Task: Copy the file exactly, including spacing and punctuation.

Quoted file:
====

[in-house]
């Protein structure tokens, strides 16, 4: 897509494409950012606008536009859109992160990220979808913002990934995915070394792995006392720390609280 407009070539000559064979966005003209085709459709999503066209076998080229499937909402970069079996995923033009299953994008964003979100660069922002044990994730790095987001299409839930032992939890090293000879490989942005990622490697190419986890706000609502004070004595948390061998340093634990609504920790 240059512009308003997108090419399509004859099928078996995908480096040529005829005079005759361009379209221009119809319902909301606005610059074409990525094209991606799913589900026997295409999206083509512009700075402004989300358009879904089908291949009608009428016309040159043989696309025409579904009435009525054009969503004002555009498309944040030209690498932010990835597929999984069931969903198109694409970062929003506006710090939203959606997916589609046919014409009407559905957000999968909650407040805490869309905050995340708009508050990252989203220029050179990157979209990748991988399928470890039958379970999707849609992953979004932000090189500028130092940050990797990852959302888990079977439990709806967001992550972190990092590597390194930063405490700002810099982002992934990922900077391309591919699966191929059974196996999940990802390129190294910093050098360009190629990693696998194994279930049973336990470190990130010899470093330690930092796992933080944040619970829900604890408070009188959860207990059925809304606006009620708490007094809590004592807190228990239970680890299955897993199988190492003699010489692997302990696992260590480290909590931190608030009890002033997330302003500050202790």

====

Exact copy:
[in-house]
């Protein structure tokens, strides 16, 4: 897509494409950012606008536009859109992160990220979808913002990934995915070394792995006392720390609280 407009070539000559064979966005003209085709459709999503066209076998080229499937909402970069079996995923033009299953994008964003979100660069922002044990994730790095987001299409839930032992939890090293000879490989942005990622490697190419986890706000609502004070004595948390061998340093634990609504920790 240059512009308003997108090419399509004859099928078996995908480096040529005829005079005759361009379209221009119809319902909301606005610059074409990525094209991606799913589900026997295409999206083509512009700075402004989300358009879904089908291949009608009428016309040159043989696309025409579904009435009525054009969503004002555009498309944040030209690498932010990835597929999984069931969903198109694409970062929003506006710090939203959606997916589609046919014409009407559905957000999968909650407040805490869309905050995340708009508050990252989203220029050179990157979209990748991988399928470890039958379970999707849609992953979004932000090189500028130092940050990797990852959302888990079977439990709806967001992550972190990092590597390194930063405490700002810099982002992934990922900077391309591919699966191929059974196996999940990802390129190294910093050098360009190629990693696998194994279930049973336990470190990130010899470093330690930092796992933080944040619970829900604890408070009188959860207990059925809304606006009620708490007094809590004592807190228990239970680890299955897993199988190492003699010489692997302990696992260590480290909590931190608030009890002033997330302003500050202790």